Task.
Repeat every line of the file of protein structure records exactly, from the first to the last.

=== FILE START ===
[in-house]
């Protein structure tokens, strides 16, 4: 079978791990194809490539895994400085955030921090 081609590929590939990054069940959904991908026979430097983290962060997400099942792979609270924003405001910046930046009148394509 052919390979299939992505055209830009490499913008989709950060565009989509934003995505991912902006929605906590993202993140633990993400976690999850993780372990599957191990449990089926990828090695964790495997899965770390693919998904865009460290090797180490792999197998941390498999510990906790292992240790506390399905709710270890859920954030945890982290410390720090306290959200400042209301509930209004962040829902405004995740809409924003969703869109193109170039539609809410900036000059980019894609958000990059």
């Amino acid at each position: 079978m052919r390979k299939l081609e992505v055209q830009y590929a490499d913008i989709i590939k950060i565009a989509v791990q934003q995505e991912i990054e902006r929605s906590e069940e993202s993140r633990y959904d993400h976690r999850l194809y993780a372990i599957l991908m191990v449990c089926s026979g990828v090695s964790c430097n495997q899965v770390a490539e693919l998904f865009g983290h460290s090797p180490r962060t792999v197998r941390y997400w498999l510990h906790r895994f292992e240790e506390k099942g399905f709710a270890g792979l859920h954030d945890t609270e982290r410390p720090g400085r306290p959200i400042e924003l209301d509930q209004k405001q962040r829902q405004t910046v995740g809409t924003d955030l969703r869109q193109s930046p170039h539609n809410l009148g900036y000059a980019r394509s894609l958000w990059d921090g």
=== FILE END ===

[in-house]
């Protein structure tokens, strides 16, 4: 079978791990194809490539895994400085955030921090 081609590929590939990054069940959904991908026979430097983290962060997400099942792979609270924003405001910046930046009148394509 052919390979299939992505055209830009490499913008989709950060565009989509934003995505991912902006929605906590993202993140633990993400976690999850993780372990599957191990449990089926990828090695964790495997899965770390693919998904865009460290090797180490792999197998941390498999510990906790292992240790506390399905709710270890859920954030945890982290410390720090306290959200400042209301509930209004962040829902405004995740809409924003969703869109193109170039539609809410900036000059980019894609958000990059």
């Amino acid at each position: 079978m052919r390979k299939l081609e992505v055209q830009y590929a490499d913008i989709i590939k950060i565009a989509v791990q934003q995505e991912i990054e902006r929605s906590e069940e993202s993140r633990y959904d993400h976690r999850l194809y993780a372990i599957l991908m191990v449990c089926s026979g990828v090695s964790c430097n495997q899965v770390a490539e693919l998904f865009g983290h460290s090797p180490r962060t792999v197998r941390y997400w498999l510990h906790r895994f292992e240790e506390k099942g399905f709710a270890g792979l859920h954030d945890t609270e982290r410390p720090g400085r306290p959200i400042e924003l209301d509930q209004k405001q962040r829902q405004t910046v995740g809409t924003d955030l969703r869109q193109s930046p170039h539609n809410l009148g900036y000059a980019r394509s894609l958000w990059d921090g």